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Title: Environmental co-benefits and adverse side-effects of alternative power sector decarbonization strategies

Abstract

A rapid and deep decarbonization of power supply worldwide is a pivotal element of any strategy for limiting global warming to well below 2 °C. Previous studies have shown substantial flexibility in technology choice for achieving near carbon-free electricity supply. Here we combine scenarios from integrated assessment models with forward-looking life-cycle assessment to explore how alternative power sector decarbonization strategies compare on the system level in terms of non-climate environmental impacts. While all strategies yield major environmental co-benefits, we find that the scale of co-benefits as well as profiles of adverse side-effects depend strongly on technology choice. Mitigation scenarios focusing on wind and solar power are more effective in reducing human health impacts compared to those focusing on nuclear and CCS, while inducing a more pronounced shift away from fossil toward mineral resource depletion. Conversely, an increase in land requirements, chiefly for bioenergy, exacerbates non-climate ecosystem damage from power supply in all decarbonization scenarios.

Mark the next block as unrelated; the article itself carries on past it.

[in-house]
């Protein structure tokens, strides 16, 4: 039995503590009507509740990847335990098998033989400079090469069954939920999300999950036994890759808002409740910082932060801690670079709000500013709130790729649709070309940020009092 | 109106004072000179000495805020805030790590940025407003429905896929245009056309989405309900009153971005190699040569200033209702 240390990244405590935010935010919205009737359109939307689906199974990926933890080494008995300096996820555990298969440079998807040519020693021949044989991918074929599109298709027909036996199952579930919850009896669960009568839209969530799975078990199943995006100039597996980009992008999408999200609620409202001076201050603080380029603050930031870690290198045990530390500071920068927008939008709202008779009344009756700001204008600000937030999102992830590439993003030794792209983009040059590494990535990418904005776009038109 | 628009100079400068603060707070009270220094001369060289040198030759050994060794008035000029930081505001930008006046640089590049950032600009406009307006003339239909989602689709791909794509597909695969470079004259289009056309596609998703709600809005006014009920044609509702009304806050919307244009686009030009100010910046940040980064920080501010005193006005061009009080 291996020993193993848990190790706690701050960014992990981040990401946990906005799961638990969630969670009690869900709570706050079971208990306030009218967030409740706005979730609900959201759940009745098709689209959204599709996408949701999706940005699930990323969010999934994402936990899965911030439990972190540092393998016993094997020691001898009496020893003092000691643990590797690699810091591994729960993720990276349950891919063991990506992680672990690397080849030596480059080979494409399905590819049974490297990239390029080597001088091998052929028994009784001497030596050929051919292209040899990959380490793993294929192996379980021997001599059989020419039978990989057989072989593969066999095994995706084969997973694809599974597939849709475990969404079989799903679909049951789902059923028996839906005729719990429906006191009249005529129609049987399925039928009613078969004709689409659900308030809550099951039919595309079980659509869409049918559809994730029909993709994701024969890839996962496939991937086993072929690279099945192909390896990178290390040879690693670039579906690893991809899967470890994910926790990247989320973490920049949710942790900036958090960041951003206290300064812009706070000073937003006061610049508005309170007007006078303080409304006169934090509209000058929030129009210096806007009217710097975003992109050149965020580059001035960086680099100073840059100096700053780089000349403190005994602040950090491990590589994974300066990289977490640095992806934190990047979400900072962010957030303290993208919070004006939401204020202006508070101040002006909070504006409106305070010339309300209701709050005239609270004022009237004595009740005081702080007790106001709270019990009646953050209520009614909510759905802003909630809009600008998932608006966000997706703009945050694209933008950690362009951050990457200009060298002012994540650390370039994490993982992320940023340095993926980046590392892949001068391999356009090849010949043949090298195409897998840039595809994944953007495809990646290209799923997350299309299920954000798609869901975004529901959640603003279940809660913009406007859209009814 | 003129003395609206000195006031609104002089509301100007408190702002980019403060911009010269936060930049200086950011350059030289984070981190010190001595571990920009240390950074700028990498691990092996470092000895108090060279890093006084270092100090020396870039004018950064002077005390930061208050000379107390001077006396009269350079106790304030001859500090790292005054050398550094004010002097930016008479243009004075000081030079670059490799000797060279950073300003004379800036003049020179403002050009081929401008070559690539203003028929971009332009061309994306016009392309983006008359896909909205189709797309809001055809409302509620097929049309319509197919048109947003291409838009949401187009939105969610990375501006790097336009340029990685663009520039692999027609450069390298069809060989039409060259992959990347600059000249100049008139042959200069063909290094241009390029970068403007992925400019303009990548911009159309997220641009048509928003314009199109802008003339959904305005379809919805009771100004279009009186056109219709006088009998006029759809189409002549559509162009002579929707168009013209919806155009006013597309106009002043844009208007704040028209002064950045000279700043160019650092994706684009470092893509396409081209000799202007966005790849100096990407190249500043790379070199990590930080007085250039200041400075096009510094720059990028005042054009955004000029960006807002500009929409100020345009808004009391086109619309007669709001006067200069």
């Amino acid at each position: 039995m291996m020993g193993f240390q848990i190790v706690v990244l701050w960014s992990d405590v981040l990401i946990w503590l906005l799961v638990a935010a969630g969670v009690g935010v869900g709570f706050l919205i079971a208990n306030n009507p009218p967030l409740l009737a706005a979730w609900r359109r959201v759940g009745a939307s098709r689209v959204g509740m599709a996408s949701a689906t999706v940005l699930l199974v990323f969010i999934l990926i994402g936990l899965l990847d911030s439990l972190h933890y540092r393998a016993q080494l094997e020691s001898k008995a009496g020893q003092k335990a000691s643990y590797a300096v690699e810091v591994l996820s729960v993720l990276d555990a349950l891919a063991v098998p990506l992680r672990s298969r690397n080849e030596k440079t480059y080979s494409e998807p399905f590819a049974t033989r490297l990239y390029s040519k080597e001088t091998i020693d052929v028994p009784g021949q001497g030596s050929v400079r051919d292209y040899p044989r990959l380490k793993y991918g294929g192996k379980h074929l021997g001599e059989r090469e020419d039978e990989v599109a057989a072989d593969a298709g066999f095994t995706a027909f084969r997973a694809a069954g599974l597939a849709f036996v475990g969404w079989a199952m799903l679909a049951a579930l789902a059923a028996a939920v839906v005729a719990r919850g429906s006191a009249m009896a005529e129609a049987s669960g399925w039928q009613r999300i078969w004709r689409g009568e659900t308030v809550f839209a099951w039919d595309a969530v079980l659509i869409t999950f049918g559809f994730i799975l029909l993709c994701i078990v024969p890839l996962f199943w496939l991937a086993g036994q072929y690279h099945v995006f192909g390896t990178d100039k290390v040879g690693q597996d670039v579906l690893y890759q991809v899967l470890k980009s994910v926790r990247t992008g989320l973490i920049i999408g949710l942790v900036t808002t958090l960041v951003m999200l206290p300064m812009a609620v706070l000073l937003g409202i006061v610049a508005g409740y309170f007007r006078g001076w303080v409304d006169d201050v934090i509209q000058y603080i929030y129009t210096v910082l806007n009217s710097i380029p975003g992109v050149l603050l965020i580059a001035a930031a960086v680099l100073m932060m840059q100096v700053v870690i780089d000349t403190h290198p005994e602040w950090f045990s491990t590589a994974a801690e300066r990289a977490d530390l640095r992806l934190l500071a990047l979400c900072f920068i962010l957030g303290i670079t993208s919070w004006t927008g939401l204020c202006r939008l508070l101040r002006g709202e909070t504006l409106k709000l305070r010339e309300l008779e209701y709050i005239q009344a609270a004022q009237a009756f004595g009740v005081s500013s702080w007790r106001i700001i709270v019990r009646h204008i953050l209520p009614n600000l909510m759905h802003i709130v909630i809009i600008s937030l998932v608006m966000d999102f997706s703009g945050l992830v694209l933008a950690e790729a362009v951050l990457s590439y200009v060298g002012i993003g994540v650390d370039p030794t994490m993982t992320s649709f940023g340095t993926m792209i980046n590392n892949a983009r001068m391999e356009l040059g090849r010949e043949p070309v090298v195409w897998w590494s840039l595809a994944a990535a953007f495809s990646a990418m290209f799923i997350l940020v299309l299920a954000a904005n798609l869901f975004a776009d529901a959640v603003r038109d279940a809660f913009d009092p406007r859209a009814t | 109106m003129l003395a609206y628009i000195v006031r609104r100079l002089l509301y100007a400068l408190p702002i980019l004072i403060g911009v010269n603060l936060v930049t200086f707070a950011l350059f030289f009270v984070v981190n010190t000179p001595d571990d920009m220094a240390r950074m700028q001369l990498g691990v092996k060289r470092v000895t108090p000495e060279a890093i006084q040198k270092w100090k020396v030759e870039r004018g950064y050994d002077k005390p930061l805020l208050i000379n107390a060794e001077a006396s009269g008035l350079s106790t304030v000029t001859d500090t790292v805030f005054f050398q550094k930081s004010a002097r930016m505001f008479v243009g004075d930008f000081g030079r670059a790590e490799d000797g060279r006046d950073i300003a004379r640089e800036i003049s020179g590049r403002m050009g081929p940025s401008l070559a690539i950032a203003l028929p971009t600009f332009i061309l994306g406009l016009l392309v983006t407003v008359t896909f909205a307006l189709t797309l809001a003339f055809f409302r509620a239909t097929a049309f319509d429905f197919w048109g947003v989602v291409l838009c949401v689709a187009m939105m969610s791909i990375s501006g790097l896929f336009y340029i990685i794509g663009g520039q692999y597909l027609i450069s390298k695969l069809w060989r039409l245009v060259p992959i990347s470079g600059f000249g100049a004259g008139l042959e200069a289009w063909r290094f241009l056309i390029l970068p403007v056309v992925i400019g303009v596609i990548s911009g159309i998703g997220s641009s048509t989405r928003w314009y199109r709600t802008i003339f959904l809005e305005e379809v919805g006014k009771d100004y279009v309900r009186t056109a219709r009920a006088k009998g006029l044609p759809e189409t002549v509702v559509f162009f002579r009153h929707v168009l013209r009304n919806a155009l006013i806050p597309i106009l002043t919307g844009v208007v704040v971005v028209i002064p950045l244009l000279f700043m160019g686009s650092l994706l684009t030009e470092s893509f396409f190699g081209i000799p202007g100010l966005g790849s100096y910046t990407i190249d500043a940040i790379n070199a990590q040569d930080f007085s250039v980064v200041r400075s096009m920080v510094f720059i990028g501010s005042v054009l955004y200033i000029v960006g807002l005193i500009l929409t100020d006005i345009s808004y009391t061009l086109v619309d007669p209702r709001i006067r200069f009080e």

Authors:
ORCiD logo [1]; ORCiD logo [2]; ORCiD logo [3]; ORCiD logo [4]; ORCiD logo [5];  [6];  [7];  [8]; ORCiD logo [5]; ORCiD logo [8];  [9]; ORCiD logo [10];  [5];  [5];  [6]; ORCiD logo [11]; ORCiD logo [12]
  1. Potsdam Institute for Climate Impact Research (PIK), Potsdam (Germany); Technische Univ. Berlin, Berlin (Germany)
  2. Technische Univ. Berlin, Berlin (Germany)
  3. Norwegian Univ. of Science and Technology (NTNU), Trondheim (Norway)
  4. Norwegian Univ. of Science and Technology (NTNU), Trondheim (Norway); Luxembourg Institute of Science and Technology (LIST), Belvaux (Luxembourg)
  5. Potsdam Institute for Climate Impact Research (PIK), Potsdam (Germany)
  6. PBL Netherlands Environmental Assessment Agency (The Netherlands)
  7. International Inst. for Applied Systems Analysis (IIASA), Laxenburg (Austria)
  8. Pacific Northwest National Lab. (PNNL), College Park, MD (United States)
  9. Univ. Grenoble Alpes, Grenoble (France)
  10. Potsdam Institute for Climate Impact Research (PIK), Potsdam (Germany); Utrecht Univ., Utrecht (The Netherlands)
  11. PBL Netherlands Environmental Assessment Agency (The Netherlands); Utrecht Univ., Utrecht (The Netherlands)
  12. Norwegian Univ. of Science and Technology (NTNU), Trondheim (Norway); Yale Univ., New Haven, CT (United States)
Publication Date:
Research Org.:
Pacific Northwest National Lab. (PNNL), Richland, WA (United States)
Sponsoring Org.:
USDOE
OSTI Identifier:
1577971
Report Number(s):
PNNL-ACT-SA-10352
Journal ID: ISSN 2041-1723
Grant/Contract Number:  
AC05-76RL01830
Resource Type:
Accepted Manuscript
Journal Name:
Nature Communications
Additional Journal Information:
Journal Volume: 10; Journal Issue: 1; Journal ID: ISSN 2041-1723
Publisher:
Nature Publishing Group
Country of Publication:
United States
Language:
English
Subject:
54 ENVIRONMENTAL SCIENCES

Citation Formats